DNA is the largest molecule known. A single, unbroken strand of it can contain many millions of atoms. When released from a cell, DNA typically breaks up into countless fragments. In solution, these strands have a slight negative electric charge, a fact that makes for some fascinating chemistry. For example, salt ions are attracted to the negative charges on DNA, effectively neutralizing them, and this phenomenon prevents the many separate fragments of DNA from adhering to one another. So by controlling the salt concentration, biologists can make DNA fragments either disperse or glom together. And therein lies the secret of separating DNA from cells.


The detergent actually does double duty. It breaks down cell walls and helps to fracture large proteins so they don’t come out with the DNA. The people at Edvotek recommend using pure table salt and distilled water, but I have used iodized salt and bottled water successfully, and once I even forgot to add the baking soda and still got good results. In any case, try to avoid using tap water. To slow the rate at which the DNA degrades, it’s best to chill the buffer in a bath of crushed ice and water before proceeding.


For a source of DNA, try the pantry. I got great results with an onion, and the folks at Edvotek also recommend garlic, bananas, and tomatoes. But it’s your experiment: choose your favorite fruit, vegetable, or legume. Dice it and put the material into a blender, then add a litter water and mix things well by pulsing the blades in 10-second bursts. Or, even simpler, just pass the pieces through a garlic press. These treatments will break apart some of the cells right away and expose many cell walls to attack by the detergent.

An amateur s apparatus for measuring the metabolism of mice.

Science Toys You Can Make With Your Kids


Probably the coolest source of educational science demonstrations I’ve encountered is this very book-like website written and run by Simon Field. Field has 30 nifty toys and gadgets that can be made quickly, cheaply and will amaze adults as well as kids. This is the only place I’ve seen that tells you how to make a magnetic linear accelerator, also known as a Gauss Rifle – it uses magnetism to shoot tiny steel balls. The secret to Field’s method is that his demos are very small, requiring small amounts of material, energy, or money. Most of his experiments can be assembled – even if you buy the stuff – for a few dollars, and can fit in your palm. His instructions and visuals are simply the best I’ve seen in any how-to-book. Most wonderful of all, it’s entirely up on the web for free. Hats off to you, Mr. Field. (He does sell kits, and parts, which may help pay for his server, I guess.)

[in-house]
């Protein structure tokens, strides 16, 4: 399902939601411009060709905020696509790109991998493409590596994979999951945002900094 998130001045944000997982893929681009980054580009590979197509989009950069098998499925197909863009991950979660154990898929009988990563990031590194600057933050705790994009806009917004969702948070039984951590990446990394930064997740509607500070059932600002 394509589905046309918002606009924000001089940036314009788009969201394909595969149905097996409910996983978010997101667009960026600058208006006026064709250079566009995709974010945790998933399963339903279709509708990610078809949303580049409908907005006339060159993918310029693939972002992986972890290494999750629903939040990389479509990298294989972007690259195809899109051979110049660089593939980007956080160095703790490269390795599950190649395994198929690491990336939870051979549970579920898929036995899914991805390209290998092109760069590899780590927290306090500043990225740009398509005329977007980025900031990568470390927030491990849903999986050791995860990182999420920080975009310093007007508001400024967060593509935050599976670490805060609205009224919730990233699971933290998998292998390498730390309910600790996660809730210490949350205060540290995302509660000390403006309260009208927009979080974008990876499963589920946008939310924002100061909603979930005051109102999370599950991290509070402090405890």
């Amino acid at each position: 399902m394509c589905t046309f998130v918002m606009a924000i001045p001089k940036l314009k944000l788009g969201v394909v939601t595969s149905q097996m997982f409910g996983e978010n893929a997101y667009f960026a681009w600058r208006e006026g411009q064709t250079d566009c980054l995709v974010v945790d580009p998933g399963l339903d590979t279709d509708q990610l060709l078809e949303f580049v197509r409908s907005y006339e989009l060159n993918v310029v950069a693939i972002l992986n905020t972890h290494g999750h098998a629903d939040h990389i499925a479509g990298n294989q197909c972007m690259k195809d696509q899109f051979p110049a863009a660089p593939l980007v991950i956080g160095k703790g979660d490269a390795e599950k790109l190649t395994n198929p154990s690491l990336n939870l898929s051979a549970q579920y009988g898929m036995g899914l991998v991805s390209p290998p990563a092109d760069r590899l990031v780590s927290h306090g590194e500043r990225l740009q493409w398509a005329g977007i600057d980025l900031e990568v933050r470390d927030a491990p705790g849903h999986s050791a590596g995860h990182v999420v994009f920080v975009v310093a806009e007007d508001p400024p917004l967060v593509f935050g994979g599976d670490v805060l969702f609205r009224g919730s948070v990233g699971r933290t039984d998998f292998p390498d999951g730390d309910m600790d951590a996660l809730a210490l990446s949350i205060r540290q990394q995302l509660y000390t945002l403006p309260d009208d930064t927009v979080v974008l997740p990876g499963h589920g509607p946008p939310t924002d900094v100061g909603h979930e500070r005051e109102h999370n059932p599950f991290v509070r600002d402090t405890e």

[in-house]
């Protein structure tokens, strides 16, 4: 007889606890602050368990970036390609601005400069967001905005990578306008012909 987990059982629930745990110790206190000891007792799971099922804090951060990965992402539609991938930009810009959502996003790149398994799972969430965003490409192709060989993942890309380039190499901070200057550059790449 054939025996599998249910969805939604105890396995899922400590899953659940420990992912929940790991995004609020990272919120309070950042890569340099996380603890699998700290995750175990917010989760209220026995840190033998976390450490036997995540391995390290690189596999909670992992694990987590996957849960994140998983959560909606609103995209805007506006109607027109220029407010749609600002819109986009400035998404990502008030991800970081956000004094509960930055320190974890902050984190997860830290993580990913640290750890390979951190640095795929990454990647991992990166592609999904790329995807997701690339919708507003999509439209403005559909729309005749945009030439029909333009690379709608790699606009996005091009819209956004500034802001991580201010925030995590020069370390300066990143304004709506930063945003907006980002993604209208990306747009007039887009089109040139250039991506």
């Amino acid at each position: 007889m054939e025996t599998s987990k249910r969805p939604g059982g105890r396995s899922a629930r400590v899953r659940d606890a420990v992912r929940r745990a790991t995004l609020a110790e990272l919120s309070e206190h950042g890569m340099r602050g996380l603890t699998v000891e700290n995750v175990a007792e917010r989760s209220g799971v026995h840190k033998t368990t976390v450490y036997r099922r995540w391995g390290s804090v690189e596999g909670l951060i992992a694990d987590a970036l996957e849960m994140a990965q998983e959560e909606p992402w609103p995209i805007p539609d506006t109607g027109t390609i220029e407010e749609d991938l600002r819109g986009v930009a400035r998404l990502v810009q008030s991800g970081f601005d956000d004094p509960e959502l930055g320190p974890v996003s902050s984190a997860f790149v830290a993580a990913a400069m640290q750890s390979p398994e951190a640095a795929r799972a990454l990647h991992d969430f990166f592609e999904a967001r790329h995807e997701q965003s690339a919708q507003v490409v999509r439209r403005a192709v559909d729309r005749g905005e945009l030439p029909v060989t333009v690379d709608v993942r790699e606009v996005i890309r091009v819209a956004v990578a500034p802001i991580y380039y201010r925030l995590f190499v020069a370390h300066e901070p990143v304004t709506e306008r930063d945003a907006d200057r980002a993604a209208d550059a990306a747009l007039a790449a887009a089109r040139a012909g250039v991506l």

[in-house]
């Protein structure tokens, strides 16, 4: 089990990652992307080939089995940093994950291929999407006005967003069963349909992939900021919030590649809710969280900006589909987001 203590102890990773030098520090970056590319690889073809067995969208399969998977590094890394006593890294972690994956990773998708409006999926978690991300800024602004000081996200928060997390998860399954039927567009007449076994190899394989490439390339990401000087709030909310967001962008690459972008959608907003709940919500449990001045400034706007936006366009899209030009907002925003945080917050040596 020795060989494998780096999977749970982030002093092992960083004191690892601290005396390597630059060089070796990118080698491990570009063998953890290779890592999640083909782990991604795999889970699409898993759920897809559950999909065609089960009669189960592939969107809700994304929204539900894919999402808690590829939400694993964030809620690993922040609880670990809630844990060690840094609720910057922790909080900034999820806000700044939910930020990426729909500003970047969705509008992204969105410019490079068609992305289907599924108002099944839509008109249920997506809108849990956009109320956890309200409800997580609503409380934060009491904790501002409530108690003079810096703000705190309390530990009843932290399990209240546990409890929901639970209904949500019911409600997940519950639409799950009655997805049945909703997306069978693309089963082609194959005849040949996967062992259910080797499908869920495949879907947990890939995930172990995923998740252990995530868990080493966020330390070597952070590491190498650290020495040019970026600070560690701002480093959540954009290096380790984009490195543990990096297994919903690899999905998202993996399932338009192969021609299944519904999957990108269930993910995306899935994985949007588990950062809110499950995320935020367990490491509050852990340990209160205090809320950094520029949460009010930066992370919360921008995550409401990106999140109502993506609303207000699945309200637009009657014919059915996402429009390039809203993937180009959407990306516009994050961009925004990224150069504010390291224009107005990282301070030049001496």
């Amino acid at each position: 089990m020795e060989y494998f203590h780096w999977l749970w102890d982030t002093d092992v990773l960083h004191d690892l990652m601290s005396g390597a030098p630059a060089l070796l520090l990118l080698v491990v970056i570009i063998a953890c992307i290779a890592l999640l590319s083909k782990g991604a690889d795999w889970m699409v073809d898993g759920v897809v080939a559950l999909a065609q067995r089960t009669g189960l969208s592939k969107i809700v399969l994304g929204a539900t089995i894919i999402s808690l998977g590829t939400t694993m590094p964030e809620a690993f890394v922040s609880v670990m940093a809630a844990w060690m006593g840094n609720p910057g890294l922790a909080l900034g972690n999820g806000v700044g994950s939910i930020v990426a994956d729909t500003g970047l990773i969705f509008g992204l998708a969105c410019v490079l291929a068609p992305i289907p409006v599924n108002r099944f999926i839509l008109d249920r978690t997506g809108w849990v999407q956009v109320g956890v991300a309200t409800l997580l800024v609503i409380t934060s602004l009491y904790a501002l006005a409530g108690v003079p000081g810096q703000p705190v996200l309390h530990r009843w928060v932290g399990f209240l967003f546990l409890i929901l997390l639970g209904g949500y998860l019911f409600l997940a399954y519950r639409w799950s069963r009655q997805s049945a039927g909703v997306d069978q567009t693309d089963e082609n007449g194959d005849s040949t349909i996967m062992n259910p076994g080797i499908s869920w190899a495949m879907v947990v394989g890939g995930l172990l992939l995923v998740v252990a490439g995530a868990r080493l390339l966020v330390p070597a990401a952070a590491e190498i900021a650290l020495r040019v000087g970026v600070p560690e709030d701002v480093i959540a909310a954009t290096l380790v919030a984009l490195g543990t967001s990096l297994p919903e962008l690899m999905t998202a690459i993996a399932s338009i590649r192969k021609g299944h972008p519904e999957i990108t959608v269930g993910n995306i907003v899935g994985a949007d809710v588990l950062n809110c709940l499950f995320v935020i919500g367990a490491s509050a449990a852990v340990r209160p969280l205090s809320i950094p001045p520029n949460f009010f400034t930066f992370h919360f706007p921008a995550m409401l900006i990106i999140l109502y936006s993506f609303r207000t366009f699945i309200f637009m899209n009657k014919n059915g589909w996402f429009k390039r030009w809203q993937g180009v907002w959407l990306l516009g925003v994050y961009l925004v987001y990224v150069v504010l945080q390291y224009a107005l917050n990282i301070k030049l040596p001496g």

— KK

Science Toys You Can Make With Your Kids (more…)


Brock Magiscope

The trouble with most optical equipment is that it won’t get used unless it is out of the case, opened up, and powered on. But if it is open and lying around, it will get highly abused. I buy my cameras, spectacles, binocs, etc. assuming they’ll be dropped and splattered, and they should hold up to this misuse. But until now I haven’t been able to find a microscope strong enough to do its job yet sturdy enough to be left on the kitchen table ready for inspections by toddlers and teenagers. Now after several years of looking for an everyday microscope suitable for a busy family I found one.

The Brock Magiscope #70 is exactly what I had wanted. It has a single moving part that my five-year old can handle. He can put a leaf in and focus it right. Rubber bands hold the slide. For light the scope uses a fat fiber optic bent pipe which channels ambient room light to the underside of the objective lens (no electricity). There is no fussing, no adjustments. The viewing field is amazingly bright and clear, with a choice of 100x magnification, good enough for high school work. We’ve discovered we can press the lens of a digital camera to its eyepiece, focus on the digital screen and get pretty good microphotography shots.

And best of all it is practically indestructible. The thing is simple and rugged as a hammer. In fact it was built for the abuse of K-12 classrooms, which is probably as grating as a war. Brock offers a “lifetime replacement warranty, including accidents.” If it breaks, ever, they replace it. And they do. (Some visiting kids manage to break the light optic — I have no idea how — but Brock replaced it with no questions asked.)

This tool is always on, always out (it sits next to the fruit bowl); we use it.


The Brock Magiscope
#70 with x4 and x10 objective
and x5 and x10 eyepieces
Brock Optical Inc.